The Financial Conduct Authority (FCA) has unveiled its proposals for the rules claims management companies (CMCs) will need to follow once the FCA has taken over the existing responsibilities of the Claims Management Regulator.

For the first time, we also have a definitive date for the switch. The FCA will regulate, supervise and take enforcement action against CMCs with effect from April 1 2019. Claims companies based in Scotland will also experience formal regulation for the first time from April 2019 – there is currently no regulatory authority supervising claims companies based north of the border.

One of the most significant changes being proposed by the FCA concerns pre-contract disclosure. Before a CMC agrees a contract with a customer, they will be required to provide a summary document, which must include:

  • An illustration or estimate of the fees to be charged
  • An overview of the services the CMC will provide on a customer’s behalf, and the tasks customers will need to undertake themselves under the arrangement with the CMC
  • A statement to the effect that the customer is not required to use the CMC’s services, and that the same claim can be presented free of charge were the customer not to use the company’s services

The obligation for CMCs to keep customers informed as to the progress of their claim will encompass a requirement to provide updated estimates of potential fees, where appropriate.

Where a customer could pursue a do-it-yourself claim for free, this also needs to be highlighted on any marketing material issued by a CMC that relates to ‘no win no fee’ services. If a company is claiming to offer ‘no win no fee’ services, then marketing material must also give a prominent indication of the fees the CMC will charge, or how they would be calculated.

Another very significant change will be the need for companies to record all calls with customers and keep the recordings for a minimum of 12 months. They must also maintain records of text message and email communications.

Where CMCs purchase leads from third parties, they will need to carry out sufficient due diligence to ensure both that the lead generator is authorised and that it has appropriate systems and processes in place to ensure compliance with relevant data protection, privacy and electronic communications legislation. CMCs will need to keep a record of these checks.

The Financial Ombudsman Service will take over from the Legal Ombudsman as the body that can adjudicate on complaints about CMCs when the customer disagrees with the company’s handling of the matter.

Although a separate consultation on the issue will be conducted at a later date, this consultation paper makes it clear that the FCA’s Senior Managers and Certification Regime will apply to CMCs. This Regime allows the FCA to hold key individuals within companies personally responsible for compliance failures within their business area.

Some of the FCA’s high-level standards that will apply to CMCs include:

  • The Principles for Business – such as the need to treat customers fairly, to provide information that is ‘clear, fair and not misleading’, and to co-operate with the FCA
  • The Threshold Conditions – including the need to have adequate financial resources, and for the company to be ‘fit and proper’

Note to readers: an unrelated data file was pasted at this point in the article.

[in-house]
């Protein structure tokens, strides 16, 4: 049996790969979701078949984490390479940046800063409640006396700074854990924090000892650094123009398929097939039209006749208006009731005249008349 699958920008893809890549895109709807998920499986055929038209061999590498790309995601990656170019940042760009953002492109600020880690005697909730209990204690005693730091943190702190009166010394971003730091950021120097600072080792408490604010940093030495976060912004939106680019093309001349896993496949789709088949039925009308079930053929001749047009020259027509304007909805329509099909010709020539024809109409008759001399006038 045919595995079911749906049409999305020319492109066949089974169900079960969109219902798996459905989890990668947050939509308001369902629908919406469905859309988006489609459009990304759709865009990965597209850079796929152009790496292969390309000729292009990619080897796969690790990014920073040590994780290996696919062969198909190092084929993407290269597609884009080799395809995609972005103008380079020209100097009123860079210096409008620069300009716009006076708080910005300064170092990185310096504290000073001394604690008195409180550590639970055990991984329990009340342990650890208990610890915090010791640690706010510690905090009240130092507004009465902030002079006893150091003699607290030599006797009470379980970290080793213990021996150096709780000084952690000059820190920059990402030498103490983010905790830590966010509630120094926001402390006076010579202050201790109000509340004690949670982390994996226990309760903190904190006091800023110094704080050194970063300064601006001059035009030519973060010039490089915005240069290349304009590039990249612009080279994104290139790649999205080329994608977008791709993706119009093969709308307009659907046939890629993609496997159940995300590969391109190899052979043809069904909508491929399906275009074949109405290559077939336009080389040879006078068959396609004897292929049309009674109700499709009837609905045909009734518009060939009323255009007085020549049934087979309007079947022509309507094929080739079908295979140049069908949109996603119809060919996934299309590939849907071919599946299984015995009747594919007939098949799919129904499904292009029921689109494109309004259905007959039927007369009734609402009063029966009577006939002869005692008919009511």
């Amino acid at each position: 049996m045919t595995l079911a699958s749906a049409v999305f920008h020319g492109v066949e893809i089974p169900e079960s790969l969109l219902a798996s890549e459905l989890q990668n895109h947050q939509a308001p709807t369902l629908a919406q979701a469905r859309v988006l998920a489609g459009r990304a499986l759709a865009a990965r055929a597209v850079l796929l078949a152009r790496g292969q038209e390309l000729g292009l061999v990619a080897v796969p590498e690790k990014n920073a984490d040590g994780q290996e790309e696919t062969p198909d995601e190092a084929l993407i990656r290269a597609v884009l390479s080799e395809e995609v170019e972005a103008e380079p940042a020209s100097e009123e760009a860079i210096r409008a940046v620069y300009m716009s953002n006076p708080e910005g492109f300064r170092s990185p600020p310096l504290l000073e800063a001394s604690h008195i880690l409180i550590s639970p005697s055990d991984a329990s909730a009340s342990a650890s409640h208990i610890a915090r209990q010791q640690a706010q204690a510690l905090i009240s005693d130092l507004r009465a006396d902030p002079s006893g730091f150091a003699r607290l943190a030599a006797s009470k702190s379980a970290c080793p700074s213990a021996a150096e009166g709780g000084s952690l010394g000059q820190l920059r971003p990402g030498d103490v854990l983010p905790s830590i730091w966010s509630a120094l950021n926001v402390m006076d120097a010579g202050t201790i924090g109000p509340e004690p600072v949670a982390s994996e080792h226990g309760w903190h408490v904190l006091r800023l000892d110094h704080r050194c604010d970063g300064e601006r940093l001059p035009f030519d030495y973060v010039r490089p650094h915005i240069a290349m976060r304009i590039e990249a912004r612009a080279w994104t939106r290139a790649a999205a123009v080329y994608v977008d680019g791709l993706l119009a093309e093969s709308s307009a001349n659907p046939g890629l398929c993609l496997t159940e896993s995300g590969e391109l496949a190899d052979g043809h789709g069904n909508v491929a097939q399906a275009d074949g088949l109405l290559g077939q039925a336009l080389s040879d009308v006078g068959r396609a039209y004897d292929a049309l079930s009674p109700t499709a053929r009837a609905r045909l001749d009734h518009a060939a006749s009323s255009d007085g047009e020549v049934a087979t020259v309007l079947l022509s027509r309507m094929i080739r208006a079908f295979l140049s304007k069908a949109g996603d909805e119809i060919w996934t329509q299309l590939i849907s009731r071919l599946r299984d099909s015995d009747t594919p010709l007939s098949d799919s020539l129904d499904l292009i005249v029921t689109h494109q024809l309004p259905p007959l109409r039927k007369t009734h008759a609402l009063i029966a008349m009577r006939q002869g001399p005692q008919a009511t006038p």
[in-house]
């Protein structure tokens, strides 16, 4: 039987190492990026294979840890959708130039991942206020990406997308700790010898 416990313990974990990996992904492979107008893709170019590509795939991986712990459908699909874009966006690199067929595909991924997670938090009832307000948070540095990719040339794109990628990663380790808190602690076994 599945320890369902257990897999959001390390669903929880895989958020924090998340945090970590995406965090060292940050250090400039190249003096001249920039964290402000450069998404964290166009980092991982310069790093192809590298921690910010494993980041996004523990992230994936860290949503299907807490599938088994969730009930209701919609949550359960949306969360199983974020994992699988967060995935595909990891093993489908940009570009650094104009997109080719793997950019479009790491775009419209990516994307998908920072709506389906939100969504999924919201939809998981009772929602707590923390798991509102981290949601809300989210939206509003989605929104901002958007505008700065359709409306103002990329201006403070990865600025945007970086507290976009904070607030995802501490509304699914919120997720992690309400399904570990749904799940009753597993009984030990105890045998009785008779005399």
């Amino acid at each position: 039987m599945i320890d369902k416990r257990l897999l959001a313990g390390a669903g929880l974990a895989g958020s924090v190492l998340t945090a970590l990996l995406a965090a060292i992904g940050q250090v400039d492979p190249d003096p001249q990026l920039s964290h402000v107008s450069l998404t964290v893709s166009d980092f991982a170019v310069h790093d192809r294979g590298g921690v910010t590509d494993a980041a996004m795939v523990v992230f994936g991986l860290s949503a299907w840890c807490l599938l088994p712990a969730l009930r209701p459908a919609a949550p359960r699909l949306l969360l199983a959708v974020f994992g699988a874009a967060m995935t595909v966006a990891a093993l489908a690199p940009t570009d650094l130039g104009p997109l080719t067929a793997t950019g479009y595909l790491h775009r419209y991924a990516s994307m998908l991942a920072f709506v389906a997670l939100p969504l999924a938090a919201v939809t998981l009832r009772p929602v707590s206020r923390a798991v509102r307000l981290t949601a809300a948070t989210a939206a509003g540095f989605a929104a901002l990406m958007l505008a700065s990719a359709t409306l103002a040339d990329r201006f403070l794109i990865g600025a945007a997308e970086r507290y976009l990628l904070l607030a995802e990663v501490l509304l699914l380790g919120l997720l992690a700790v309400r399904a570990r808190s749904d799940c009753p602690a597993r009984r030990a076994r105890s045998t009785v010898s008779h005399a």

• The need to have systems and controls in place to ensure compliance with regulatory obligations

On an annual basis, CMCs will need to submit both a Complaints Return and a CMC001 form to the FCA. The latter asks for information on: staff numbers, client money held, prudential resources, professional indemnity insurance, detailed product information and information on third party generator leads.

CMCs will need to hold prudential resources of £10,000 for Class 1 CMCs (those with annual turnover of £1 million or above) and £5,000 for Class 2 CMCs (turnover below £1 million), with a requirement to hold an additional £20,000 if the company handles client money.

CMCs that are currently authorised by the Ministry of Justice can register for temporary permissions with the FCA – this must be done prior to April 1 or else the company will lose its authorisation entirely. Once temporary permissions have been granted, the company must then apply for full authorisation from the FCA during a specified application period – the dates for which are yet to be confirmed.

CMCs entering the market after April 1 cannot benefit from the temporary permissions regime, and so cannot commence trading until the FCA has approved a full authorisation application.

The FCA welcomes responses to the consultation up until August 3 2018. Final rules will be published in the fourth quarter of 2018.

CMCs are also reminded that the new caps on fees which can be charged, which include a ban on all upfront fees for payment protection insurance claims, come into force before the FCA regime commences. These fee caps apply from July 1 2018.

Andrew Bailey, Chief Executive of the FCA said:

“A well-functioning claims management sector can help to provide justice and redress to people who have suffered harm. But the market doesn’t always work as it should and poor conduct persists across the sector.

“We want CMCs to be trusted providers of high quality, good value services that can truly help consumers. A key element of our approach to regulation will be ensuring that consumers are both protected and treated fairly. The proposals we have outlined today are integral to achieving that aim.”

The information shown in this article was correct at the time of publication. Articles are not routinely reviewed and as such are not updated. Please be aware the facts, circumstances or legal position may change after publication of the article